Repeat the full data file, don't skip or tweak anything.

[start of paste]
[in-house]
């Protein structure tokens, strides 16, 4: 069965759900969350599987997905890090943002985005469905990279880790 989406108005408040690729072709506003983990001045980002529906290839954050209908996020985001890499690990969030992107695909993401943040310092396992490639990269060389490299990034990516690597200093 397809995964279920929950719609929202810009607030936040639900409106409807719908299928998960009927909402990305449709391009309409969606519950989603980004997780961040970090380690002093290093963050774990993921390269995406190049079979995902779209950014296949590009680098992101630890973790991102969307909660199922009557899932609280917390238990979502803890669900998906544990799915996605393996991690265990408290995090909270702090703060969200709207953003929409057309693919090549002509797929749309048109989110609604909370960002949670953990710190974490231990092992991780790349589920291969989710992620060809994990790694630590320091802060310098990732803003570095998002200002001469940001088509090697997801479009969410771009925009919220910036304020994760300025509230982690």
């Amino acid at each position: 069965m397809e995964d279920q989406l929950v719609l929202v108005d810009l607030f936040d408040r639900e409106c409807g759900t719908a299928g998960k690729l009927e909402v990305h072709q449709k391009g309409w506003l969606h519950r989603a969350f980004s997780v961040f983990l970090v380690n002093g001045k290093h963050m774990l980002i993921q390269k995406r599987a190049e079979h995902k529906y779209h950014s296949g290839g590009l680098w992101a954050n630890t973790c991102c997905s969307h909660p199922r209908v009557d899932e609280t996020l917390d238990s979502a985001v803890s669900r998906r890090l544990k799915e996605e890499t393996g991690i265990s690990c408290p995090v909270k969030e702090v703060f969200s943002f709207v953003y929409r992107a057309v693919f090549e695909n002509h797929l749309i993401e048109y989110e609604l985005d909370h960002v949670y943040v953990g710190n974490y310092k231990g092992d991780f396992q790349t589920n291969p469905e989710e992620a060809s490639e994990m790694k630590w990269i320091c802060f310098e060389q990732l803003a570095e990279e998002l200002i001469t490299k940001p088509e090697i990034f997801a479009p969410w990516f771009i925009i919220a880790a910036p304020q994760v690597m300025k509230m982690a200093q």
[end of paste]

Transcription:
[in-house]
């Protein structure tokens, strides 16, 4: 069965759900969350599987997905890090943002985005469905990279880790 989406108005408040690729072709506003983990001045980002529906290839954050209908996020985001890499690990969030992107695909993401943040310092396992490639990269060389490299990034990516690597200093 397809995964279920929950719609929202810009607030936040639900409106409807719908299928998960009927909402990305449709391009309409969606519950989603980004997780961040970090380690002093290093963050774990993921390269995406190049079979995902779209950014296949590009680098992101630890973790991102969307909660199922009557899932609280917390238990979502803890669900998906544990799915996605393996991690265990408290995090909270702090703060969200709207953003929409057309693919090549002509797929749309048109989110609604909370960002949670953990710190974490231990092992991780790349589920291969989710992620060809994990790694630590320091802060310098990732803003570095998002200002001469940001088509090697997801479009969410771009925009919220910036304020994760300025509230982690």
């Amino acid at each position: 069965m397809e995964d279920q989406l929950v719609l929202v108005d810009l607030f936040d408040r639900e409106c409807g759900t719908a299928g998960k690729l009927e909402v990305h072709q449709k391009g309409w506003l969606h519950r989603a969350f980004s997780v961040f983990l970090v380690n002093g001045k290093h963050m774990l980002i993921q390269k995406r599987a190049e079979h995902k529906y779209h950014s296949g290839g590009l680098w992101a954050n630890t973790c991102c997905s969307h909660p199922r209908v009557d899932e609280t996020l917390d238990s979502a985001v803890s669900r998906r890090l544990k799915e996605e890499t393996g991690i265990s690990c408290p995090v909270k969030e702090v703060f969200s943002f709207v953003y929409r992107a057309v693919f090549e695909n002509h797929l749309i993401e048109y989110e609604l985005d909370h960002v949670y943040v953990g710190n974490y310092k231990g092992d991780f396992q790349t589920n291969p469905e989710e992620a060809s490639e994990m790694k630590w990269i320091c802060f310098e060389q990732l803003a570095e990279e998002l200002i001469t490299k940001p088509e090697i990034f997801a479009p969410w990516f771009i925009i919220a880790a910036p304020q994760v690597m300025k509230m982690a200093q």